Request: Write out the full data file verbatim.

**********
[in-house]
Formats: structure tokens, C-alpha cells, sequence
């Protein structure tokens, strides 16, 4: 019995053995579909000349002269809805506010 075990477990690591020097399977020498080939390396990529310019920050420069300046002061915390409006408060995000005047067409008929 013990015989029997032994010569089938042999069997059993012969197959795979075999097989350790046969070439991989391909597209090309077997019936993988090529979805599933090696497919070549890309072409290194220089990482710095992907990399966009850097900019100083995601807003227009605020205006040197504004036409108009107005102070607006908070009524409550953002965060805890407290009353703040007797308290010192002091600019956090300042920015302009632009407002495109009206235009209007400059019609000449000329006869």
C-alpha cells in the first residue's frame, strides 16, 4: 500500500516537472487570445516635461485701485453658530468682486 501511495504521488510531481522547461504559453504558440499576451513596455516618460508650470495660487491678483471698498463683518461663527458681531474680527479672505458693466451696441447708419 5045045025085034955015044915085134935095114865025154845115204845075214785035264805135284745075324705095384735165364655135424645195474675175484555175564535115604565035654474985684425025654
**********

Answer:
[in-house]
Formats: structure tokens, C-alpha cells, sequence
């Protein structure tokens, strides 16, 4: 019995053995579909000349002269809805506010 075990477990690591020097399977020498080939390396990529310019920050420069300046002061915390409006408060995000005047067409008929 013990015989029997032994010569089938042999069997059993012969197959795979075999097989350790046969070439991989391909597209090309077997019936993988090529979805599933090696497919070549890309072409290194220089990482710095992907990399966009850097900019100083995601807003227009605020205006040197504004036409108009107005102070607006908070009524409550953002965060805890407290009353703040007797308290010192002091600019956090300042920015302009632009407002495109009206235009209007400059019609000449000329006869």
C-alpha cells in the first residue's frame, strides 16, 4: 500500500516537472487570445516635461485701485453658530468682486 501511495504521488510531481522547461504559453504558440499576451513596455516618460508650470495660487491678483471698498463683518461663527458681531474680527479672505458693466451696441447708419 5045045025085034955015044915085134935095114865025154845115204845075214785035264805135284745075324705095384735165364655135424645195474675175484555175564535115604565035654474985684425025654